Edit to add that when something doesn'tn feel right, I visualize that too, so I can see in my head what I"m doing wrong. I don't th ink everyone learns this way, but it's alway been the way I learn.
post #6 of 14
As coaches, we provide the task, and the skiers mind/body have to discover internally how to make it happen. The discovery process will be different for everyone. We coaches can only provide little hints for the mental side of the equation to help the students body self-discover the solution.

In Bud's example, his job was easy. That's not the norm. But what is the norm is that if you focus on leading the student to developing foundation skiing skills, that ability to spontaneously duplicate any demonstrated technical variation becomes similar to what Bud saw demonstrated. She came with foundation balance skills not even directly related skiing, and see what they did for her. When the skill base becomes ski specific, it's even more impressive.
post #7 of 14
Quote:
Originally Posted by billyymc View Post
Well, I ain't no prima ballerina, but that's pretty much how I learned. Never skied until college. Friends took me to the top of the hill and let me go. By the middle of the second run I was making reasonable parallel turns, and by the end of the day I was skiing with the rest of the (probalby not very experienced) group. Long long time ago.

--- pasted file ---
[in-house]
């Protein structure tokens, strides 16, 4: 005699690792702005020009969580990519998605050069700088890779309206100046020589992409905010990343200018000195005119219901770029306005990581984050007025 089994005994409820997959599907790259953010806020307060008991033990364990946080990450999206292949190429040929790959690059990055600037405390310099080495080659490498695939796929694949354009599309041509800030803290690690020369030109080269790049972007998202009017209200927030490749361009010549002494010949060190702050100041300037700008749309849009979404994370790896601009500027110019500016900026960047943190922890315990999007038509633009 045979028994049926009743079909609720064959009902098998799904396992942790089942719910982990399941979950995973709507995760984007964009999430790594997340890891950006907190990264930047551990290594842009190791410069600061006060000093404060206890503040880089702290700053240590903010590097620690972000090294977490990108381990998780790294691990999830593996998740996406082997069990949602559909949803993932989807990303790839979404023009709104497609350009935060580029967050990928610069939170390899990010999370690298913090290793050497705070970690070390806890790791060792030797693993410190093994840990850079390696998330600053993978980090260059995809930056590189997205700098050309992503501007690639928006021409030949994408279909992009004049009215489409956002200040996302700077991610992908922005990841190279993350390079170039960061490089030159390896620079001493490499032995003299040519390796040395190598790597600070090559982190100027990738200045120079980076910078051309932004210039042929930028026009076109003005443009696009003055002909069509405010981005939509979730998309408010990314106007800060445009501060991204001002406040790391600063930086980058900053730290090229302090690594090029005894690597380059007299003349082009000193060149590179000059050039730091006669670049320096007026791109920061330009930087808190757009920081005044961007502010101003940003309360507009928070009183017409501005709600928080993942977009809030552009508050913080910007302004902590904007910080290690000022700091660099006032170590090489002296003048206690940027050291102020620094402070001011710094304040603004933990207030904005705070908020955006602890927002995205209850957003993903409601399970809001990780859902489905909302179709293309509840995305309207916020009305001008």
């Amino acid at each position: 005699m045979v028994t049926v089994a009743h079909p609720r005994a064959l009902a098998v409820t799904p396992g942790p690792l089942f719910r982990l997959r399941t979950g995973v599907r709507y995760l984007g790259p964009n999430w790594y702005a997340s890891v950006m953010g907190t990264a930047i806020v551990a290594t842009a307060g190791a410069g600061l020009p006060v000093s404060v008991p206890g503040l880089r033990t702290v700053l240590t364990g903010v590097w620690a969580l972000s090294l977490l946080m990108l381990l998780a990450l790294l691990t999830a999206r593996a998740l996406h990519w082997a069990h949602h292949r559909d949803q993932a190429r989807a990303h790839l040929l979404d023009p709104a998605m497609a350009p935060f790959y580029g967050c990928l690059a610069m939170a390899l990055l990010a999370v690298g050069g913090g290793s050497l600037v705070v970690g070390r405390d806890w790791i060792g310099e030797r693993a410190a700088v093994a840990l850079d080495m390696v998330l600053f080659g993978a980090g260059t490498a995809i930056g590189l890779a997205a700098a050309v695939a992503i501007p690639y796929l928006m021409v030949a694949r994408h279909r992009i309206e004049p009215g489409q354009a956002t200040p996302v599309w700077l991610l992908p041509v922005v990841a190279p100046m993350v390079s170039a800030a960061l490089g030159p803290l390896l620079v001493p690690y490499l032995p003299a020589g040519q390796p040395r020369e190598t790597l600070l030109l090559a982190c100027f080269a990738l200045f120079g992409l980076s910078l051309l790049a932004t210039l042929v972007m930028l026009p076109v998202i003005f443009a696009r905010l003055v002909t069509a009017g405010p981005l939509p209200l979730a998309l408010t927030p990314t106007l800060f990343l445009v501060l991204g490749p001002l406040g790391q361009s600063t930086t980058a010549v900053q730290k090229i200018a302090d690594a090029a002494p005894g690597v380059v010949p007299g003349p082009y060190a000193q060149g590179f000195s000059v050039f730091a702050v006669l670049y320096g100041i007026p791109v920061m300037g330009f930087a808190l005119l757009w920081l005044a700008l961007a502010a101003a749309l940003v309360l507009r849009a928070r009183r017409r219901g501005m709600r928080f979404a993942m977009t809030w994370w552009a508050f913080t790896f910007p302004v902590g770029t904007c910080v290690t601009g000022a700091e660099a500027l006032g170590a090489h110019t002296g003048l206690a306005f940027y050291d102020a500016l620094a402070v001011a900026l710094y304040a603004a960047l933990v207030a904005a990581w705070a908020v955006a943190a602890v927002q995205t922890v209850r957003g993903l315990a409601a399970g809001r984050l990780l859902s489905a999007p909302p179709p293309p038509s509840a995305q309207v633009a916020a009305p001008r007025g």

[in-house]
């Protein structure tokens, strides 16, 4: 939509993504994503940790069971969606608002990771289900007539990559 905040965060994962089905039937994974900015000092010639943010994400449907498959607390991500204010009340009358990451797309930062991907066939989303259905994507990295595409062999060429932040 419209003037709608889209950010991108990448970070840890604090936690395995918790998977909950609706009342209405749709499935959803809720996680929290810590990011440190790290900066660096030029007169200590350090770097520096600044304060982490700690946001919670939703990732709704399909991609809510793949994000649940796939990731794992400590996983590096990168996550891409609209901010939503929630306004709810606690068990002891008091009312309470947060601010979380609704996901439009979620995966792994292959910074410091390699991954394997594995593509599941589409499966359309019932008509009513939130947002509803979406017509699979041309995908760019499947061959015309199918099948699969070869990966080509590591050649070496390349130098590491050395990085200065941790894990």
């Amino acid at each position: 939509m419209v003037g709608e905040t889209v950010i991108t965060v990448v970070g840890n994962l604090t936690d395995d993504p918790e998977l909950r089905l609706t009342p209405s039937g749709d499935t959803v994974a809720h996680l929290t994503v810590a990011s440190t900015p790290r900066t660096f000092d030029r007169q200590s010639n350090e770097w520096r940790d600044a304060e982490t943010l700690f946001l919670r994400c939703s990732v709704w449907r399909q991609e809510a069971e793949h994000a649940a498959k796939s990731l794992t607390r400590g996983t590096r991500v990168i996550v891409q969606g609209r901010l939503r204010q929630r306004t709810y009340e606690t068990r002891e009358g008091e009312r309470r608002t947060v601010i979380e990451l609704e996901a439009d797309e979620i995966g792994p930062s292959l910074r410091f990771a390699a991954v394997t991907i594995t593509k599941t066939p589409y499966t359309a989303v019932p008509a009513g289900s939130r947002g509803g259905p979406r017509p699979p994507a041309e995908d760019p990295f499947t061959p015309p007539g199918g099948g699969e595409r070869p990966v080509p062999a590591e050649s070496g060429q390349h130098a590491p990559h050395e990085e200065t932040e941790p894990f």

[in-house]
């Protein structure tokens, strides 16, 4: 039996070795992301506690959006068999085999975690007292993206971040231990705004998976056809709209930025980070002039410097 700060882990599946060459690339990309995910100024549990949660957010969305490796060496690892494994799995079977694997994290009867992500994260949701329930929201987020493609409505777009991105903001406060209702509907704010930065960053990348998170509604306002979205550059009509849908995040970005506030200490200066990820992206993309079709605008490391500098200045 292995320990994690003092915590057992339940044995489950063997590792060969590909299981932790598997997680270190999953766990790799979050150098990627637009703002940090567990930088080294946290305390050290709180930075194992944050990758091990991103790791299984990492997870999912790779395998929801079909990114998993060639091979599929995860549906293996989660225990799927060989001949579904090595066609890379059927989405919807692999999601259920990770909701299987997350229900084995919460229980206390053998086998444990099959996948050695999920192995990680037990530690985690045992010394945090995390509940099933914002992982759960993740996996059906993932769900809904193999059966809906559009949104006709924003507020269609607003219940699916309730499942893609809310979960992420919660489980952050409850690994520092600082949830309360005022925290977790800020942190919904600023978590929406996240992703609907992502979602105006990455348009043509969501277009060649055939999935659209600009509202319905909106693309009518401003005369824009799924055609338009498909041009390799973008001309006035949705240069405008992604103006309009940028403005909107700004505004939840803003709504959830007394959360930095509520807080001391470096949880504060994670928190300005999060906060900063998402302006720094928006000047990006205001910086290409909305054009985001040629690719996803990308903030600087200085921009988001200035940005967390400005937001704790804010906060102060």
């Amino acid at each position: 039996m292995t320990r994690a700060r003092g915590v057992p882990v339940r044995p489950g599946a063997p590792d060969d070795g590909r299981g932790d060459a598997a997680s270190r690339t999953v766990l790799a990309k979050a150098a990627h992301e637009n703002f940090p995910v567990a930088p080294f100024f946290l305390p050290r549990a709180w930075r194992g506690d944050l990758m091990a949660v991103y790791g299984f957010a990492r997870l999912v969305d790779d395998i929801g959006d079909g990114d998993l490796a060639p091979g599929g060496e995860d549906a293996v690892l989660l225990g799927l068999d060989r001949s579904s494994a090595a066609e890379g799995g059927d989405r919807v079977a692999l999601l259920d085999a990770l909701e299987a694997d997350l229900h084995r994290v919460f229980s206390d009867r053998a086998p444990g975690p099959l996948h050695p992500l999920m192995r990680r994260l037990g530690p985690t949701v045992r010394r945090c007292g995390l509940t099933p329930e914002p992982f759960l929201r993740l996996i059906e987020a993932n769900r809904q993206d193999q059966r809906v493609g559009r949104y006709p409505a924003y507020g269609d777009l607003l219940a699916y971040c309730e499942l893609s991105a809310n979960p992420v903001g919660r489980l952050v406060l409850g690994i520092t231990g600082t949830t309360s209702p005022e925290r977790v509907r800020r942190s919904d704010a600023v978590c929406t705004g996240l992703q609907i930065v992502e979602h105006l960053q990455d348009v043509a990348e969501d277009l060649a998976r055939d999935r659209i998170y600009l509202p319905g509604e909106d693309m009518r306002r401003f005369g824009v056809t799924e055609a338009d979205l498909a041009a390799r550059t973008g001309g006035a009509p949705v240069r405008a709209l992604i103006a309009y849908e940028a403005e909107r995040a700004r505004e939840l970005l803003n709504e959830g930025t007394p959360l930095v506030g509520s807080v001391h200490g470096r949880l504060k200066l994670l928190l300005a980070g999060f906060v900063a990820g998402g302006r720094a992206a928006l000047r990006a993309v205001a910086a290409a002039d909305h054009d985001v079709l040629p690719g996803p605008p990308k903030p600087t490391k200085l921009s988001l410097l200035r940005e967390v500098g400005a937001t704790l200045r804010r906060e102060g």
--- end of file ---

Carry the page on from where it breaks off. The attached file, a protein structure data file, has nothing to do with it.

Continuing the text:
Call it intuition if you want. For me it's more visualization. I knew for a week I was going skiing, and I visualized the movements and internalized them. This is how I learn most activities I do -- watch, visualize internally, then do. Usually works, as long as you have a good example to visualize.

Edit to add that when something doesn'tn feel right, I visualize that too, so I can see in my head what I"m doing wrong. I don't th ink everyone learns this way, but it's alway been the way I learn.

Who knows? you could've been a great ballerina if you applied yourself!!
post #8 of 14
It's a cycle. Do without thinking, think, do while thinking until thinking becomes unnecessary, Do without thinking, think, do while thinking becomes unnecessary.

Intuition improves with practice. Thoughtful practice makes the motions good, but typically motion cannot flow freely when it is encumbered by thought.

After enough cycles you can start breaking the rules and thoughtful action and thoughtless motion are equally at your disposal.

The things you do by intuition improve the most when they have benefited from thoughtful analysis and more practice.
post #9 of 14
Great post Ghost!
post #10 of 14
unconscious incompetence
conscious incompetence
conscious competence
unconscious competence

Or Goethe...

"Once one knows what really matters, one ceases to be voluble. And what does really matter? That is easy: thinking and doing, doing and thinking---and these are the sum of all wisdom...Both must move ever onward in life, to and fro, like breathing in and breathing out."
post #11 of 14
ditto Matt!
post #12 of 14
Thread Starter 
Quote:
Originally Posted by jdistefa View Post
unconscious incompetence
conscious incompetence
conscious competence
unconscious competence
!!
post #13 of 14
Quote:
Originally Posted by jdistefa View Post
unconscious incompetence
conscious incompetence
conscious competence
unconscious competence
"
You forgot, repeat ad infinitum
post #14 of 14
Thread Starter 
Quote:
Originally Posted by Ghost View Post

unconscious incompetence
conscious incompetence
conscious competence
unconscious competence
"

You forgot, repeat ad infinitum
Right! Or life would get boring.